Server maintenance involves keeping a server updated and running so that a computer network can operate smoothly. Properly maintaining a server is usually the task of a network administrator, and it is vital to the performance of the network. If maintenance is not conducted on a computer network, regardless of whether the network is small or large, application software usually will not run as well as expected. In some cases, a network may even experience total or partial network failure if proper maintenance is not conducted.
Maintaining a server requires a network administrator to conduct preventive maintenance. Essentially, this means that the administrator must review the server's performance as well as any potential security risks and backup protocols at regular intervals. As part of this, he or she typically ensures that automated system monitoring utilities are installed and appropriately configured. These utilities often come with the server’s hardware package.
Even with automated utilities in place, a solid server maintenance plan requires several basic steps. First, the administrator usually conducts a thorough examination of the network, including checking server log files, hard disk space, folder permissions, and redundancy. This review typically also includes monitoring network temperature applications to ensure the server does not get too hot. If a machine overheats, vital equipment like the central processing unit, memory, or motherboard can be affected.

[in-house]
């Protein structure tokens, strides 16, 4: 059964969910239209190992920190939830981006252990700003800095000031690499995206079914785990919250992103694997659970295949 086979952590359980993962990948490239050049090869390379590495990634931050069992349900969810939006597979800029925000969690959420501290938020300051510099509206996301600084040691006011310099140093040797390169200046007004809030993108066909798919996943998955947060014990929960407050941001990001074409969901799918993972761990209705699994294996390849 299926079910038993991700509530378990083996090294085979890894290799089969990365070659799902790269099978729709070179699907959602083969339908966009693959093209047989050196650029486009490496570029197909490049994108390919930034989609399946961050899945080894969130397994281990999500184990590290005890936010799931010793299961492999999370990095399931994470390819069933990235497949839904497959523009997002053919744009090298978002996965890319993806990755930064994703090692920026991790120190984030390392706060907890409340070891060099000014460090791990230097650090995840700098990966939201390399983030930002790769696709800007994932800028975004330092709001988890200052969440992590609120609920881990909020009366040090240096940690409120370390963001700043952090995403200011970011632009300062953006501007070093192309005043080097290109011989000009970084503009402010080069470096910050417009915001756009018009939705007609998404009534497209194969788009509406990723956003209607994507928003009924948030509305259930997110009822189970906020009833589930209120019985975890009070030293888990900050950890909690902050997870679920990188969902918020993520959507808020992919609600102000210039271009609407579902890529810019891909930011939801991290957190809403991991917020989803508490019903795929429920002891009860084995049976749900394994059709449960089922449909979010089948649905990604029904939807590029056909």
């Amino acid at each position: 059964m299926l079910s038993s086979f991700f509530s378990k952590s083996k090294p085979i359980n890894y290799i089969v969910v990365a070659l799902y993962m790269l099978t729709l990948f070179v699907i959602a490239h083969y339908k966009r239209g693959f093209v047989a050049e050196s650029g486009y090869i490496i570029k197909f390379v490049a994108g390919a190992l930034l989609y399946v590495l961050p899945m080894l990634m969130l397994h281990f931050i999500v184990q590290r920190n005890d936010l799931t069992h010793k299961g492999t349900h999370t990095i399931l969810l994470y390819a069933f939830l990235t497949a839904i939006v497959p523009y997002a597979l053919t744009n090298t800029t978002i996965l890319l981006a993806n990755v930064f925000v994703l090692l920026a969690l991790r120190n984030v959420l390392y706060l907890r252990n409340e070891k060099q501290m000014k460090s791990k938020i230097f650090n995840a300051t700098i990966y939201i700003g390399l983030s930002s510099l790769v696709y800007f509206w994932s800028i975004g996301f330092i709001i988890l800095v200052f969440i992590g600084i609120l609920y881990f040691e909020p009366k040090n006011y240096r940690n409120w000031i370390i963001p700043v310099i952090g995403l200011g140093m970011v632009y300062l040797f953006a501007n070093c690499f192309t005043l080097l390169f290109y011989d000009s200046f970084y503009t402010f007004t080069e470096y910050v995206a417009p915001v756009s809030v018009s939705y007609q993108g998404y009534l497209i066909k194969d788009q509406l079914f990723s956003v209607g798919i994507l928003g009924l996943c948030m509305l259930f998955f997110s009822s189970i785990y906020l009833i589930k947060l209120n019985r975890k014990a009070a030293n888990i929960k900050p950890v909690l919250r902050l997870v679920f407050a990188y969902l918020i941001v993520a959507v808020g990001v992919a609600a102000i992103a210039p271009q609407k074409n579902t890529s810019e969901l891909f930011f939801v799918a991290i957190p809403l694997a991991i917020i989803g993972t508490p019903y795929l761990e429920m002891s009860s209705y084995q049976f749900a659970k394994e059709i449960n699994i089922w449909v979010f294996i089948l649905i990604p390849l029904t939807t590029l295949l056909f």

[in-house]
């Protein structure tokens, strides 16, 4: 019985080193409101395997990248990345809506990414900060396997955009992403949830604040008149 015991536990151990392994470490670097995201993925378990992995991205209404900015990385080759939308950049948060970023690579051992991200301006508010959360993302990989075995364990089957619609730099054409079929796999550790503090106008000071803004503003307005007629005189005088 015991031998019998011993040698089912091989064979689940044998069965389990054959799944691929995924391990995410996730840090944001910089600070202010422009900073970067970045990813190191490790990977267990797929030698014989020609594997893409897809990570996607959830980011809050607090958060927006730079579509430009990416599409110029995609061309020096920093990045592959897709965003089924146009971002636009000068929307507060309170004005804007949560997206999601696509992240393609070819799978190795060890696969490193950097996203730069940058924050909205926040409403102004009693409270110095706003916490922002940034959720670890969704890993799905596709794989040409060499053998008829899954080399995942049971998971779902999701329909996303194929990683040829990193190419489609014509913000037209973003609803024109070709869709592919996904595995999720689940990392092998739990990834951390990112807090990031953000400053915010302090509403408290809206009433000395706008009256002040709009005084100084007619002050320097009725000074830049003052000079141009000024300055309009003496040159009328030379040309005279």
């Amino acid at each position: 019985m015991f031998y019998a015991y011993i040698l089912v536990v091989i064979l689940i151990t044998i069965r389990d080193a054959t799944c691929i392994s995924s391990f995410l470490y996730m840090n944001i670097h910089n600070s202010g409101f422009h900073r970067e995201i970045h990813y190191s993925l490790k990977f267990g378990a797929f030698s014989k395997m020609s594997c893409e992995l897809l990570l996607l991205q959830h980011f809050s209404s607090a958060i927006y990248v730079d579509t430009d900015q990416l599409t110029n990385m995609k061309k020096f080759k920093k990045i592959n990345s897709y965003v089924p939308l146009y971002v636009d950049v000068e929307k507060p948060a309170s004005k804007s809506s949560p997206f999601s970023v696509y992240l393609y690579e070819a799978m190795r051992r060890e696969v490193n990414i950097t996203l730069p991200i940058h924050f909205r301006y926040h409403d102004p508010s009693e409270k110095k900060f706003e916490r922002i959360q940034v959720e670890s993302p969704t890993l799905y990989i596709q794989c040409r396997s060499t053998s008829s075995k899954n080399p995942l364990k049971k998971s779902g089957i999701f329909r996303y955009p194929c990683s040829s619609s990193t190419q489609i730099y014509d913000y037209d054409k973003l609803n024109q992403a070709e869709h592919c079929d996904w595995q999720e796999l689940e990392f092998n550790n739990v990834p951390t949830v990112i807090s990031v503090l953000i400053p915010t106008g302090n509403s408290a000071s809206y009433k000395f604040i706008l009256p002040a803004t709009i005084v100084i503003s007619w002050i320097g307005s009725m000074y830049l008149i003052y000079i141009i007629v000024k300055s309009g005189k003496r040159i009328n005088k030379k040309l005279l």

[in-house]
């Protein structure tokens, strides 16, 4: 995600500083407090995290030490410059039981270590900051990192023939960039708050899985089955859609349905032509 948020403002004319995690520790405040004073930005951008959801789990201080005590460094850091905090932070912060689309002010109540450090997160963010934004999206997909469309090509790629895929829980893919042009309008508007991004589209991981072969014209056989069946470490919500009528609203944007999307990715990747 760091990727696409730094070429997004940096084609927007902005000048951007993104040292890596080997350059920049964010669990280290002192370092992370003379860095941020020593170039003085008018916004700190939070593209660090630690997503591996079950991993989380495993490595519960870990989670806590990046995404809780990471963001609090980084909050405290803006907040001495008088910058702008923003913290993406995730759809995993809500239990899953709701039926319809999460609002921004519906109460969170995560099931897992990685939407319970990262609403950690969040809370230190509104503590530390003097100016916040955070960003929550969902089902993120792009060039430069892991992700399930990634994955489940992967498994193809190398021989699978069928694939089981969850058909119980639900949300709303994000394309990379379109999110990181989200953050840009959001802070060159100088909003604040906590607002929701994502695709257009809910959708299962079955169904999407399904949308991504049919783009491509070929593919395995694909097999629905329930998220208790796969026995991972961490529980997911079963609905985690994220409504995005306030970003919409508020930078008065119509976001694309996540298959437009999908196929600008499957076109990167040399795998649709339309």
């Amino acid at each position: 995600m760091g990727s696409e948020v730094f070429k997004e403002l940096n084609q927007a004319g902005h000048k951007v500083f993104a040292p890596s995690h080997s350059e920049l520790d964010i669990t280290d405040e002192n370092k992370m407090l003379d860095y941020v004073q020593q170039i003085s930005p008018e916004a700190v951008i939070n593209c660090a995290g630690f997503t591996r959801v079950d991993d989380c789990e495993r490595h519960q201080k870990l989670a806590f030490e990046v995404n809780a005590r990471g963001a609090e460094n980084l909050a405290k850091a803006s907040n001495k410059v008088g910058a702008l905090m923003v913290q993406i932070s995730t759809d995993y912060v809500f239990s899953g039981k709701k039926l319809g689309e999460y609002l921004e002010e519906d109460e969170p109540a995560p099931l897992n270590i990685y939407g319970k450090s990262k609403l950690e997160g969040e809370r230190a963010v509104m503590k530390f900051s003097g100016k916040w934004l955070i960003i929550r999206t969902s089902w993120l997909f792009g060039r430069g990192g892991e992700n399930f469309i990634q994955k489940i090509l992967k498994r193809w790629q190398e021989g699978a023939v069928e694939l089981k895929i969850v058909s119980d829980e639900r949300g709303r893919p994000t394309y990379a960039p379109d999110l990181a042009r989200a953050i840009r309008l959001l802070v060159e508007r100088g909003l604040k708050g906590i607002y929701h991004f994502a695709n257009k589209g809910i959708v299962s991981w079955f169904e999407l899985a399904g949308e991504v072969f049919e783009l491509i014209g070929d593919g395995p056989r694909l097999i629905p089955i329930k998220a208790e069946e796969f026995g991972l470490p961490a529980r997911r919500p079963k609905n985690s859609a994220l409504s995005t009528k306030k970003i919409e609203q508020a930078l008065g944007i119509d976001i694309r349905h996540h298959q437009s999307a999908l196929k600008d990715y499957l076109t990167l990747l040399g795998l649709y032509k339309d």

Security and application functionality should also be examined. If required, security patches should be installed on individual computers within the network to ensure that data is secure. The review should also include reading server logs for evidence of computer hacking attempts or security alerts. In addition, the administrator should ensure that antivirus software is updated on all of the computers in the network.
During server maintenance, any essential service packs and software updates should be installed on the network computers. Typically, this work can be done after working hours so that network user activity is not disturbed. When necessary, a system correction, system restoration, or hardware component replacement may also need to be made.
A comprehensive backup plan should also be included. In the event of a system failure, the backup data will be vital in helping the network users retrieve their stored information. Depending on what kind of data is stored on a server, it may need to be backed up daily, weekly, bi-monthly, or monthly. A good backup plan should always be tested regularly to ensure that it will meet data recovery requirements.